The 2007 Indiana General Assembly session will begin in January. As a result of last month's election, the House of Representatives is now controlled by Democrats, and the Senate is in the hands of Republicans. Regardless of which political party controls which branch of the Legislature, Hoosiers expect collaboration and progress. Indiana has built tremendous momentum in economic development, but more work lies ahead. The momentum must continue into 2007 and beyond. Despite our progress, Indiana must continue to be...
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U of I dean under fire from within departmentRestricted Content

December 25, 2006
Chris O'Malley
Two years after Michael Shapiro was hired as dean of the business school at the University of Indianapolis, three current and three former U of I professors have filed a grievance against Shapiro, alleging that he has created a hostile work environment.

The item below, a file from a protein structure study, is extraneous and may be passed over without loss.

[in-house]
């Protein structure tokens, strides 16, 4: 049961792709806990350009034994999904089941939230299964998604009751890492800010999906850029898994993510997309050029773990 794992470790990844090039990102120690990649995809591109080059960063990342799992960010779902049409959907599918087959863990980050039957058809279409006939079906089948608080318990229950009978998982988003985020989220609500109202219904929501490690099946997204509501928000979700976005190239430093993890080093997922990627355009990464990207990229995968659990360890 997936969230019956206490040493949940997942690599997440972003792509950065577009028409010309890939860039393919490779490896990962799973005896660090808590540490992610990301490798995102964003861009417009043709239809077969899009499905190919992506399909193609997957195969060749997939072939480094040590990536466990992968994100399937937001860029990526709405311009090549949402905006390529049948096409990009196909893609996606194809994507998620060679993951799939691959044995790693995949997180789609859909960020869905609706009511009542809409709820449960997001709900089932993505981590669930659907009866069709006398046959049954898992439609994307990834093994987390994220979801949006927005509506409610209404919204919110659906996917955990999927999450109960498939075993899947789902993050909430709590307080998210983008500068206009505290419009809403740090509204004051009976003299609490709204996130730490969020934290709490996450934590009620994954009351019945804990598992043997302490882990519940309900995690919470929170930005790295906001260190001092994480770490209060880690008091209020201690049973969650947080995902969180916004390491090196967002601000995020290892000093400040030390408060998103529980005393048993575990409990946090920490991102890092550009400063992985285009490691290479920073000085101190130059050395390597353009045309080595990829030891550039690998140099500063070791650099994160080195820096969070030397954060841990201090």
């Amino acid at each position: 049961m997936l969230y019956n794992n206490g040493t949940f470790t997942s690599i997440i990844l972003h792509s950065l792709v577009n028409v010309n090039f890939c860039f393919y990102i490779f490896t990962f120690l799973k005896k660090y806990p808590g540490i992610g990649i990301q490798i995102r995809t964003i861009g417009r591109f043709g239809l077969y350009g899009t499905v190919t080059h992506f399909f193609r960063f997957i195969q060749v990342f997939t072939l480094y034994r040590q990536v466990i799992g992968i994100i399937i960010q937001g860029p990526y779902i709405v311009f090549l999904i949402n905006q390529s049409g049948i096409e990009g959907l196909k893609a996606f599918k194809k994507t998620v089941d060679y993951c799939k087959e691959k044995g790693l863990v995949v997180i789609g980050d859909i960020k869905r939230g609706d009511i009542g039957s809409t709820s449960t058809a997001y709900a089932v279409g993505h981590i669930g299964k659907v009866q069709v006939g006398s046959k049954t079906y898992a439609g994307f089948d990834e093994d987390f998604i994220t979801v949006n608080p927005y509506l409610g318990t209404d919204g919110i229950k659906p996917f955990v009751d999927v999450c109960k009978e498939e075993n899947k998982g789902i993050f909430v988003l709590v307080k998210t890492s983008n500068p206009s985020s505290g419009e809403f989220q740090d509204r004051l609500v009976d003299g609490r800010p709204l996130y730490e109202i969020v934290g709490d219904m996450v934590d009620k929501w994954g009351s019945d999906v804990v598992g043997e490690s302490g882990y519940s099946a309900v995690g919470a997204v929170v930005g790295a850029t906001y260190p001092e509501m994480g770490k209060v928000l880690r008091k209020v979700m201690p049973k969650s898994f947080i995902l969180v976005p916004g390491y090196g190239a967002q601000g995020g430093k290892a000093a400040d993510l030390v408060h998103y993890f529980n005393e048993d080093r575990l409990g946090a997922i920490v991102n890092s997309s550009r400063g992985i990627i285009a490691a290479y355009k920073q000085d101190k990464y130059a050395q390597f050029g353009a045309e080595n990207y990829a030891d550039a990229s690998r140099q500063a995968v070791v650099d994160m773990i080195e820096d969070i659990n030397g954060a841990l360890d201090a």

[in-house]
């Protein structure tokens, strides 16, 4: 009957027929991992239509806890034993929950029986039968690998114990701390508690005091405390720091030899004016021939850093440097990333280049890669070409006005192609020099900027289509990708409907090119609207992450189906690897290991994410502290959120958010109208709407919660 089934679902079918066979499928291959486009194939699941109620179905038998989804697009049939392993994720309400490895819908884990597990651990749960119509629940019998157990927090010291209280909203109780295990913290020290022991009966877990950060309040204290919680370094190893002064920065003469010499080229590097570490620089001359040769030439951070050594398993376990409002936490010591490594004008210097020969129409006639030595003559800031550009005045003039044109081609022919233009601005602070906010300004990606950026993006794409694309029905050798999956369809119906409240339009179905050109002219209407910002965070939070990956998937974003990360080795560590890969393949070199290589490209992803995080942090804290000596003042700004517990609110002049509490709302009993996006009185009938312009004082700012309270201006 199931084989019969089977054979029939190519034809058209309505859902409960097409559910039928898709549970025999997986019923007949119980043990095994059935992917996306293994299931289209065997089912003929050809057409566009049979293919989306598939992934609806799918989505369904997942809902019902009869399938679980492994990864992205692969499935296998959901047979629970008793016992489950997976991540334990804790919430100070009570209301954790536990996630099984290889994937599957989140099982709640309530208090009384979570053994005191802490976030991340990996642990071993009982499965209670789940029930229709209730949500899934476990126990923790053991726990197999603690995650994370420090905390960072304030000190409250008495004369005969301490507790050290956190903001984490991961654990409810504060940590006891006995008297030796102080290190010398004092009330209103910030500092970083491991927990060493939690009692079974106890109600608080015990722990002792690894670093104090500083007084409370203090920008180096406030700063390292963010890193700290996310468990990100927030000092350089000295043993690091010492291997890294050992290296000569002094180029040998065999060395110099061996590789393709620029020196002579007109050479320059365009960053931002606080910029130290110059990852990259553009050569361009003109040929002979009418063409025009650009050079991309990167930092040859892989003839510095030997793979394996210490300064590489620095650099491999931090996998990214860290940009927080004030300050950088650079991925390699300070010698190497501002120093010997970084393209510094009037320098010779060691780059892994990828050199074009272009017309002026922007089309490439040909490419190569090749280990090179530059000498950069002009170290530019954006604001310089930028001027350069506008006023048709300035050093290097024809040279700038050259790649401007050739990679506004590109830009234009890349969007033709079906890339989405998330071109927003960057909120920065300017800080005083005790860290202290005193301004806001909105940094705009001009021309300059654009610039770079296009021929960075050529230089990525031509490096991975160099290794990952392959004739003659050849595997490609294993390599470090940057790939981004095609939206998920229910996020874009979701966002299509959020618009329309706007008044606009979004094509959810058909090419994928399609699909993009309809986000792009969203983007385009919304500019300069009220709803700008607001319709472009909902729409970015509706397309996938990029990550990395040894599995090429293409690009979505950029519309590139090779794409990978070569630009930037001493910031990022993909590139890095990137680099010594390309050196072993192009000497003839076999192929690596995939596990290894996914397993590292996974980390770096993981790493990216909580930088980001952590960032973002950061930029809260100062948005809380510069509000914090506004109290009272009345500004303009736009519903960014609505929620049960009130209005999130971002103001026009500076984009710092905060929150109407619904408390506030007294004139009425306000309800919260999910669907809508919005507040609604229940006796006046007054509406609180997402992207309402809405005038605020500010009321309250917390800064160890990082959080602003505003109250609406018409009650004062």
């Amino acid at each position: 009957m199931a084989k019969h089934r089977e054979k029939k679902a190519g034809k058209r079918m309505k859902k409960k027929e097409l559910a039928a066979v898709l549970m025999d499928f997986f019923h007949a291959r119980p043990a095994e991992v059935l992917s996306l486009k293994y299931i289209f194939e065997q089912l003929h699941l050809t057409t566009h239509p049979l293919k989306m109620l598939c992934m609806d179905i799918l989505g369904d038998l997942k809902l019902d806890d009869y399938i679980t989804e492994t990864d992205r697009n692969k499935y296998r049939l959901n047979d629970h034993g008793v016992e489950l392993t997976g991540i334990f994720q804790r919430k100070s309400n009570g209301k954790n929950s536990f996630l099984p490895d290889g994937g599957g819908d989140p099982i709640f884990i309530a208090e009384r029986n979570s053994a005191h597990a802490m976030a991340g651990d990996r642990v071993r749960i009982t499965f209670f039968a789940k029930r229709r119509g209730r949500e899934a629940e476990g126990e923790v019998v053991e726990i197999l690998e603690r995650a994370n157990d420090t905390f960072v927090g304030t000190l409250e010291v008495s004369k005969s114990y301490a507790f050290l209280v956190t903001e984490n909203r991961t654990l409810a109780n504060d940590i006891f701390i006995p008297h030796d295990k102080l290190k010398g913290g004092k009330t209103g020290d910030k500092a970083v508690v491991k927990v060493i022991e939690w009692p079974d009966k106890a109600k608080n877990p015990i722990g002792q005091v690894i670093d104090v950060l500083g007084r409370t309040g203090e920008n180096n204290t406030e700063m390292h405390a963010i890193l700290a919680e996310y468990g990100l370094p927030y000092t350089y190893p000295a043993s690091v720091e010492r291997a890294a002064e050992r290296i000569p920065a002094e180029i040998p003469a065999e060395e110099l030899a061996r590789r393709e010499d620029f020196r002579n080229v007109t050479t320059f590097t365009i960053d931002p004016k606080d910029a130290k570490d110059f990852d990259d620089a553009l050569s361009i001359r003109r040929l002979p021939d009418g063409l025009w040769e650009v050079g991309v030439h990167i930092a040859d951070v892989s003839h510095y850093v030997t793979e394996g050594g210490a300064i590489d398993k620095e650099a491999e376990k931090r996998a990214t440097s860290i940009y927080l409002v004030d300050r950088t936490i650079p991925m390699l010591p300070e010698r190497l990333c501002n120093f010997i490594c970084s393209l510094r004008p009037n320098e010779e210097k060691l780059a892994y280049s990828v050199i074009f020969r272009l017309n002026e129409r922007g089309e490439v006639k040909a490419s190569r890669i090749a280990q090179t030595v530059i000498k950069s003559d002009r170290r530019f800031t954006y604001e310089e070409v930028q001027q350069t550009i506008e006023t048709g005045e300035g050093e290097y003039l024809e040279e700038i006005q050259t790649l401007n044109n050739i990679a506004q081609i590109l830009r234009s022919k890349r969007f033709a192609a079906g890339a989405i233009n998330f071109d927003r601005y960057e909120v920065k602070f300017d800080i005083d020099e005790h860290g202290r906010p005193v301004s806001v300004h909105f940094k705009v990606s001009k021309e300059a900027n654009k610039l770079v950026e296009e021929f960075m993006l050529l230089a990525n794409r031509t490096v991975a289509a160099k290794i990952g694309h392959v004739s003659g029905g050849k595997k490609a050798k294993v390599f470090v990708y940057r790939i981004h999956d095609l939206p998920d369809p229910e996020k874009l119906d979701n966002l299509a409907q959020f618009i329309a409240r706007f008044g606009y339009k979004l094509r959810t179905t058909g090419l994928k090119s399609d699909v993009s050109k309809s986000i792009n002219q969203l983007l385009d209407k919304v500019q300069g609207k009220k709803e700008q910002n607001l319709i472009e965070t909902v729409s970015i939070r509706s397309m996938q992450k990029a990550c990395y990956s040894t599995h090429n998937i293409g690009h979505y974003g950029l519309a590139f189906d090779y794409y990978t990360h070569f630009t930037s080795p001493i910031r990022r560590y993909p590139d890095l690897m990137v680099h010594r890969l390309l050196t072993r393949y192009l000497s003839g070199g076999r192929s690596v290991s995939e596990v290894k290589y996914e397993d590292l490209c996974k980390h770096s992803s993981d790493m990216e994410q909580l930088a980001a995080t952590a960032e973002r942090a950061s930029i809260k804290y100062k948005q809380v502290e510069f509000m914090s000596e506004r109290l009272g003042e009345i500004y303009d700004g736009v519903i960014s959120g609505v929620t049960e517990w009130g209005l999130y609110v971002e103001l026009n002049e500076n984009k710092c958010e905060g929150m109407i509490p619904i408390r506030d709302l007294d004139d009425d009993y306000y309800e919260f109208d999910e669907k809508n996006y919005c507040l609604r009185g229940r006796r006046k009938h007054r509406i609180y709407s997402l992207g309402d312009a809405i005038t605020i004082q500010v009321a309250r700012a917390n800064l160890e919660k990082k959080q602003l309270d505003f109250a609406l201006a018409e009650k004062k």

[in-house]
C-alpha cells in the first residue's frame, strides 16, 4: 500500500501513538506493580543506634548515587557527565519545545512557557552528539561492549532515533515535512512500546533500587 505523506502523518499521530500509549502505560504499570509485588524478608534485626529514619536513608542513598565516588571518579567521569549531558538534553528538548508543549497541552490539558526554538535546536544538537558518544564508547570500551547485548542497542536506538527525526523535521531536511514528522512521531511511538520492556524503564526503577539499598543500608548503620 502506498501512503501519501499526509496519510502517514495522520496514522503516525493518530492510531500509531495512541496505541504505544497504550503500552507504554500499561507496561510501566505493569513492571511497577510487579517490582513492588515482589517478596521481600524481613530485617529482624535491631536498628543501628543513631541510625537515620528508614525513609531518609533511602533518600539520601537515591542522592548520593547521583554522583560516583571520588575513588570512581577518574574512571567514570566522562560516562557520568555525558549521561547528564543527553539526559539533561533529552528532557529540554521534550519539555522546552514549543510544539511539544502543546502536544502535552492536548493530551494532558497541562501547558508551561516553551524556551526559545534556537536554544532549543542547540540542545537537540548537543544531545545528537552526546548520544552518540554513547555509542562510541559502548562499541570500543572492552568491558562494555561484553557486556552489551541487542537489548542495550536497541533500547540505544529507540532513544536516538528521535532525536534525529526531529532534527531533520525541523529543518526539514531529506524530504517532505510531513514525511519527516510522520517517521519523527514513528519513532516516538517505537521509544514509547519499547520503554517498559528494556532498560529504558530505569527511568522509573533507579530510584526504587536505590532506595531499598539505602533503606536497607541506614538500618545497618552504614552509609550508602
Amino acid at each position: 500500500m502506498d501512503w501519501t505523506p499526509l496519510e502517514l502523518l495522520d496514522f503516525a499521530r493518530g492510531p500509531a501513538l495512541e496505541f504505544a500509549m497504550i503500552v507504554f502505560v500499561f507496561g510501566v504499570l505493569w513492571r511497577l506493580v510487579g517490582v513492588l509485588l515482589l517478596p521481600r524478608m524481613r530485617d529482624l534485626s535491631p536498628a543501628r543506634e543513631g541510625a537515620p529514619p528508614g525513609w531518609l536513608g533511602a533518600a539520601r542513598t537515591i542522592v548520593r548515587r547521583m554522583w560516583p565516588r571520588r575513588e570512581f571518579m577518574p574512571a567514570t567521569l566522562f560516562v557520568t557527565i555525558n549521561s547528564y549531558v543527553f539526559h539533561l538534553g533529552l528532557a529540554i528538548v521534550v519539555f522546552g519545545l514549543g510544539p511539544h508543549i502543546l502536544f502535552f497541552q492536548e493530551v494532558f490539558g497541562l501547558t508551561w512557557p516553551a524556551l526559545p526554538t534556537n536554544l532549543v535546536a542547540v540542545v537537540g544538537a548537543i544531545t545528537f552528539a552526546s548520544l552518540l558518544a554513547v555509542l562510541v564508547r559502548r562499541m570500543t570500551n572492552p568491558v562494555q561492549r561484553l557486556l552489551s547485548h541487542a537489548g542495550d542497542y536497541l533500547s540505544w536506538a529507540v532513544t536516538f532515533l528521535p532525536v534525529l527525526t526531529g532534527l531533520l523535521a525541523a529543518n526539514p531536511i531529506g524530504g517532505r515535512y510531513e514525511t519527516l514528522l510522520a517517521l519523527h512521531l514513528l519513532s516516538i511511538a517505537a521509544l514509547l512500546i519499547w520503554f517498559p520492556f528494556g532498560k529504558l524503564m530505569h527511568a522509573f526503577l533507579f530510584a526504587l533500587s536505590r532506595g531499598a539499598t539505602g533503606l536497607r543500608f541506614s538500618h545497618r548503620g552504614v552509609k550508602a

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Does gender matter in politics?: Despite high-profile wins, politics still remains a male-dominated fieldRestricted Content

December 11, 2006
Julie Young
1992 was dubbed the "Year of the Woman," when four women were elected to the U.S. Senate, but 2006 may be seen as the beginning of a new women's political movement, says Marie Wilson, president of The White House Project, a Washington, D.C.-based group that's working to advance women in political office. Indiana has made some strides, but 85 years after women won the hard-fought right to vote, the number of women in elected office at the national level hasn't...
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Mixing religion, business leads to risks, rewardsRestricted Content

December 11, 2006
Peter Schnitzler
Navigating the intersection between creed and commerce can betricky. Fearing lawsuits, many companies prefer to avoid it whenever possible. But others unabashedly intertwine religion and business.
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NOTIONS: Holidays have you anxious? Keep them in contextRestricted Content